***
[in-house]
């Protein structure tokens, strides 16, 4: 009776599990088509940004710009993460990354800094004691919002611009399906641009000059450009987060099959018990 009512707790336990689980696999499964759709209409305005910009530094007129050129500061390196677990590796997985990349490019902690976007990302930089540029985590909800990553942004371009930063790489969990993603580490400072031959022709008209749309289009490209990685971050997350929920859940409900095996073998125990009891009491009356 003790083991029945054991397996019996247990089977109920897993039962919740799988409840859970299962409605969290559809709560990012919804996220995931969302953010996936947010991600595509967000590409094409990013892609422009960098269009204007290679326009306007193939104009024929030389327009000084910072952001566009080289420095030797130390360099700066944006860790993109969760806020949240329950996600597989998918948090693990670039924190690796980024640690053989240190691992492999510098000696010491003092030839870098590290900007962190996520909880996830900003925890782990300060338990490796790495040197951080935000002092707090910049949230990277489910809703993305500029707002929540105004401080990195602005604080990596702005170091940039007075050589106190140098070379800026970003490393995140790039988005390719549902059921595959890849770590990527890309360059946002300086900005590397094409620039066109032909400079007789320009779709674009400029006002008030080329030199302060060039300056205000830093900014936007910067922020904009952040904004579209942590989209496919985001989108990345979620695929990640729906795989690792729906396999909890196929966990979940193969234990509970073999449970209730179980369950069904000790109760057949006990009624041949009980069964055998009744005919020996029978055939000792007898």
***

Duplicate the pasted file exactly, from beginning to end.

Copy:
[in-house]
């Protein structure tokens, strides 16, 4: 009776599990088509940004710009993460990354800094004691919002611009399906641009000059450009987060099959018990 009512707790336990689980696999499964759709209409305005910009530094007129050129500061390196677990590796997985990349490019902690976007990302930089540029985590909800990553942004371009930063790489969990993603580490400072031959022709008209749309289009490209990685971050997350929920859940409900095996073998125990009891009491009356 003790083991029945054991397996019996247990089977109920897993039962919740799988409840859970299962409605969290559809709560990012919804996220995931969302953010996936947010991600595509967000590409094409990013892609422009960098269009204007290679326009306007193939104009024929030389327009000084910072952001566009080289420095030797130390360099700066944006860790993109969760806020949240329950996600597989998918948090693990670039924190690796980024640690053989240190691992492999510098000696010491003092030839870098590290900007962190996520909880996830900003925890782990300060338990490796790495040197951080935000002092707090910049949230990277489910809703993305500029707002929540105004401080990195602005604080990596702005170091940039007075050589106190140098070379800026970003490393995140790039988005390719549902059921595959890849770590990527890309360059946002300086900005590397094409620039066109032909400079007789320009779709674009400029006002008030080329030199302060060039300056205000830093900014936007910067922020904009952040904004579209942590989209496919985001989108990345979620695929990640729906795989690792729906396999909890196929966990979940193969234990509970073999449970209730179980369950069904000790109760057949006990009624041949009980069964055998009744005919020996029978055939000792007898």